Monday, February 2, 2015

Why Unlicensed Contractors are Like the New England Patriots

Much of the NFL discussion leading up to last night’s Super Bowl, centered on “deflate-gate.”  Similar stuff happens every day in the service trades.

In case you’ve been living under a rock, deflate-gate is a reference to the AFC Championship game when the New England Patriots were found using under-inflated footballs in wet conditions, making them easier to grip and catch.  New England quarterback, Tom Brady had even mentioned his preference for under-inflated balls in the past.

Colts safety, Mike Adams knew immediately after intercepting a Brady pass that the ball didn’t feel right, so he handed it to his equipment manager for later inspection (Each team provides its own balls, which are checked twice by referees before kickoff).  When Adams intercepted a second pass and discovered that it too, was under-inflated, the Colts complained.  After the game, it was reported that eleven of twelve balls were under-inflated.

It is unlikely Brady didn’t know the balls were under-inflated.  NFL analyst and former Super Bowl quarterback Troy Aikman, not known for hyperbole, commented, “It’s obvious that Tom Brady had something to do with this... for the balls to be deflated, that doesn’t happen unless the quarterback wants that to happen, I can assure you of that.”

Anyone who ever played sports with an inflated ball finds it hard to imagine someone not recognizing one that’s under-inflated.  This goes for basketball, soccer, volleyball, and football.

It also stretches credibility to think Patriots head coach, Bill Belichick didn’t know about the deflated footballs.  This is a guy who manages details to the degree he tweaks the conditions of practice footballs.  He’s stated, “With regard to footballs, I’m sure that any current or past player of mine will tell you that the balls we practice with, are as bad as they can be — wet, sticky, cold, slippery — however bad we can make ‘em, I make ‘em. And, anytime that players complain about the quality of the balls, I make ‘em worse, and that stops. So, we never use the condition of the footballs as an excuse. We play with whatever or kick with whatever we have to use, and that’s the way it is.”

He’s not helped by a past that is full of transgressions and instances of pushing the limits of the rulebook, if not flagrantly violating it.  For Belichick to be innocent, he would be a leopard who changed his spots.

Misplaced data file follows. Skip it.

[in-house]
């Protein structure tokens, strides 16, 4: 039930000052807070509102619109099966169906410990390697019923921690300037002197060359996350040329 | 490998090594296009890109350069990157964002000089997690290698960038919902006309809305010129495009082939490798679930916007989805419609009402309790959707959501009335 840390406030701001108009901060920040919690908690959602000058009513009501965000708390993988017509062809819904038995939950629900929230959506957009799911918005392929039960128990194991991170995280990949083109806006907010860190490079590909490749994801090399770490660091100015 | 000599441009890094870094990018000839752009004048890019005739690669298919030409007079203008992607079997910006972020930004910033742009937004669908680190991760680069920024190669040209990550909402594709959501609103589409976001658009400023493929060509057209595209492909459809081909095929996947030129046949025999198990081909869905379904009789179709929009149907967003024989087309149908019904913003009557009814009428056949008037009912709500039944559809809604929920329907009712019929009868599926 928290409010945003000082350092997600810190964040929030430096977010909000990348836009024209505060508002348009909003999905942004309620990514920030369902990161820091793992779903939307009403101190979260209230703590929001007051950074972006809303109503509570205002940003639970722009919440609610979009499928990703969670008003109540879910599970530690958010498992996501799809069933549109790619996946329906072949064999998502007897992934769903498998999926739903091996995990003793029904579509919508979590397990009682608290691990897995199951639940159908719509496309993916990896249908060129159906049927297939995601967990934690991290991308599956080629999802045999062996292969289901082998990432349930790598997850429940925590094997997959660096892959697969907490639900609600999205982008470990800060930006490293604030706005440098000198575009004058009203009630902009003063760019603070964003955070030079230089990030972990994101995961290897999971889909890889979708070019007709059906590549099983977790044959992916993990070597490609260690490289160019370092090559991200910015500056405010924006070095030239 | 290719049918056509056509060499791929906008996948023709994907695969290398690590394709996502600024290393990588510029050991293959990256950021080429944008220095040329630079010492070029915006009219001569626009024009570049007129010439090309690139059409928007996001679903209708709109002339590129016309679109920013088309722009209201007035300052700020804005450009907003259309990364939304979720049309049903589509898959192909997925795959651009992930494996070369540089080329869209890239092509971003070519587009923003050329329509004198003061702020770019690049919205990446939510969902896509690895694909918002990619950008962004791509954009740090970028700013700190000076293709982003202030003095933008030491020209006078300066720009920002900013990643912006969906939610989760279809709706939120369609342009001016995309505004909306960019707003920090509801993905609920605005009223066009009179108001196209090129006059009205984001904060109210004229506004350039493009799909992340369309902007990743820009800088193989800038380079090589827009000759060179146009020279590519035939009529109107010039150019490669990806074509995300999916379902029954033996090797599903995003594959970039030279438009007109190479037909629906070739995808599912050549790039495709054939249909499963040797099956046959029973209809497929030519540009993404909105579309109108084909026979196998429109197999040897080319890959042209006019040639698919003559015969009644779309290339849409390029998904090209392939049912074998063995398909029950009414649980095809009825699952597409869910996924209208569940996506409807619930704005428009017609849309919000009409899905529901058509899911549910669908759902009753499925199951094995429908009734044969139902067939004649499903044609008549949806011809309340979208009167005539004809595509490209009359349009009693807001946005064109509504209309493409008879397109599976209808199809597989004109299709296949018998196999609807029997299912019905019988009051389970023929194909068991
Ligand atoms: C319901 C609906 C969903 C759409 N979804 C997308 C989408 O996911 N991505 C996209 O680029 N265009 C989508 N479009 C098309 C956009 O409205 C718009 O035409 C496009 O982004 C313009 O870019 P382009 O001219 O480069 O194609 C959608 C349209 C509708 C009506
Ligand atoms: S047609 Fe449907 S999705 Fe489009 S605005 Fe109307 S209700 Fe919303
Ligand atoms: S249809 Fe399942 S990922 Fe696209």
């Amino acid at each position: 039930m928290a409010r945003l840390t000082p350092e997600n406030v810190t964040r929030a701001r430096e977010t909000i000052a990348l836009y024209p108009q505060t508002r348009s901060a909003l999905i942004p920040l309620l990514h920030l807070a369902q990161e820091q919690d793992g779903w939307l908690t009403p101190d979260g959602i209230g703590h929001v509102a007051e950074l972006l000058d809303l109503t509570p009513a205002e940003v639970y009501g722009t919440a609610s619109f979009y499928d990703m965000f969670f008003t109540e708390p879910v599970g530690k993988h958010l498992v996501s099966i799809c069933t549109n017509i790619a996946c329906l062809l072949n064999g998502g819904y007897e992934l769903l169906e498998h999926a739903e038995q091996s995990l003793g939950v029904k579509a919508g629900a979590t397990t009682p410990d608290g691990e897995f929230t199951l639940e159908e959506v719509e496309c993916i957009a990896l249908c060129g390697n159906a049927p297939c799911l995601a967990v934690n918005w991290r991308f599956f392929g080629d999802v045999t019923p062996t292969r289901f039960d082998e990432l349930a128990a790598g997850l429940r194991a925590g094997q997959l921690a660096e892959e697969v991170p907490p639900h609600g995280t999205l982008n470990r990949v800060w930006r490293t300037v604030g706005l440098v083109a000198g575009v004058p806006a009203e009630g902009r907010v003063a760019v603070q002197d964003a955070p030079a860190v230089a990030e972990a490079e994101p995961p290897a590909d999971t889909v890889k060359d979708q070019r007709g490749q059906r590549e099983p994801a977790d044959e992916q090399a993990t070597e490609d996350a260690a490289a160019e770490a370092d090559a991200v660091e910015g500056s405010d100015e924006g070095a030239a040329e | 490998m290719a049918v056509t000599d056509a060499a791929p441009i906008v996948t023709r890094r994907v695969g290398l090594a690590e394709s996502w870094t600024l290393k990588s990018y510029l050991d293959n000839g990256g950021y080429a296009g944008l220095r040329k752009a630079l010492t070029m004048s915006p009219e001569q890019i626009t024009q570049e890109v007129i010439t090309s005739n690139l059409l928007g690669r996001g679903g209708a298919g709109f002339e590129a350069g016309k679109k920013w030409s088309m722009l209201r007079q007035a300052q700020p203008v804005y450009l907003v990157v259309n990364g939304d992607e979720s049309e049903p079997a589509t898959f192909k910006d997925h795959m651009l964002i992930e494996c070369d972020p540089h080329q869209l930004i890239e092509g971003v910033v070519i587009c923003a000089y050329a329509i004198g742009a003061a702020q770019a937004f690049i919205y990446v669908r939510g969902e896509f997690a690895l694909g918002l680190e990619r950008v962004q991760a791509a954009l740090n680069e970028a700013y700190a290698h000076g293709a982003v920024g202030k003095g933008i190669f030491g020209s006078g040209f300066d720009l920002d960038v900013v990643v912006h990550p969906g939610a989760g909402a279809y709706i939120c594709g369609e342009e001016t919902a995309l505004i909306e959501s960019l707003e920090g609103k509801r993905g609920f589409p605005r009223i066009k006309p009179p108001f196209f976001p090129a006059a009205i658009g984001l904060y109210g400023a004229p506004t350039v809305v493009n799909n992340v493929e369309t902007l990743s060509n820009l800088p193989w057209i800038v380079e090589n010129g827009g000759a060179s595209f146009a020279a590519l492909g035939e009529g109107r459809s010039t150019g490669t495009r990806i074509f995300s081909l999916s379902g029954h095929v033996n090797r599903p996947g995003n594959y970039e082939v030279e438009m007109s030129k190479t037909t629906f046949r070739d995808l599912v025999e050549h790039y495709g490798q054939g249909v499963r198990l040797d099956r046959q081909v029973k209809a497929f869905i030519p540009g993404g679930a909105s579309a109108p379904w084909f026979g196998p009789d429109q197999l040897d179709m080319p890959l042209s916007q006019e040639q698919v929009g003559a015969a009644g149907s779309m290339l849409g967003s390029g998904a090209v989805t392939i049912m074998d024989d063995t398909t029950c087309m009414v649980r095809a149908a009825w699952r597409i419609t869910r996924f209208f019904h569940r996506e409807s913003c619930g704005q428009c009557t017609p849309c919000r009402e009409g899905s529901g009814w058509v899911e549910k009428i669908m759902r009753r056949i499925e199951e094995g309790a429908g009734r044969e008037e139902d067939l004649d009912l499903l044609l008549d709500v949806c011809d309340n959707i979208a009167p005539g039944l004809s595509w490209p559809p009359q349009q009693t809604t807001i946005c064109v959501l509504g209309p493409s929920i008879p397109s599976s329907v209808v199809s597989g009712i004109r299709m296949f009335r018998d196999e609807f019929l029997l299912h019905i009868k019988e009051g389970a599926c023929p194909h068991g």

Ironically, any edge the footballs gave the Patriots was unnecessary.  The team manhandled the overmatch Colts.  They cheated without the need.

This is exactly like unlicensed contractors and unpermitted work.  Just like the Patriots would have won without breaking the rules, contractors can succeed and make money by operating within the constraints of licensing laws and permitting rules.  Like the Patriots, they choose not to.  Why?

I do not understand people who cheat when they need not, people who lie when the truth will serve, and people who steal the work of others when they are capable of producing their own.  I assume they are taking what they perceive is the easier path.  I assume they perceive the risk/reward ratio tilted in favor of breaking the rules.

If breaking the rules in the NFL had consequences, New England’s win over the Colts would have been forfeit.  Whether the underinflated balls altered the outcome of the game or not, it was cheating.  At the very least, the NFL could have suspended Belichick and Brady for the Super Bowl.  After a Super Bowl win any punishment seems trite, trivial, and irrelevant. 

It’s like catching a kid with his hand in the cookie jar, but letting him eat the cookie anyway, and then telling him he couldn’t have another.  At that point, who cares?

The reason the NFL failed to take action is the cost.  The consequence of suspending coaches, players, or instituting a forfeit would have tarnished the league and turned the Super Bowl into a joke.  Most fans would have seen it as overkill.  It was a cost no one was willing to take.  Thus, the reward of a potential edge, no matter how slight, is greater than an ephemeral cost factored by the risk of getting caught.

Similarly, the risks and costs of getting caught operating without a license or performing work without permits represent insufficient deterrence for contractors.  While we could raise the penalties or tighten enforcement to increase the risk of getting caught, no one is willing to accept the costs.  Few in the public would consider it acceptable, for example, to incarcerate an unlicensed contractor.  No one wants to pay for a significant increase in enforcement personnel.

Whether in sports or contracting, you can play hard and still play by the rules.  You can also seek to win at all costs, regardless of rules and ethics.  It’s your choice.  Personally, I choose to sleep well at night and maintain the ability look myself in the mirror when I wake.

© 2015 Matt Michel

If you’re a Patriots fan who is all injured by this column, just remember you won a Super Bowl last night.  Meanwhile, I pull for the Cowboys.  You don’t have to say anything else.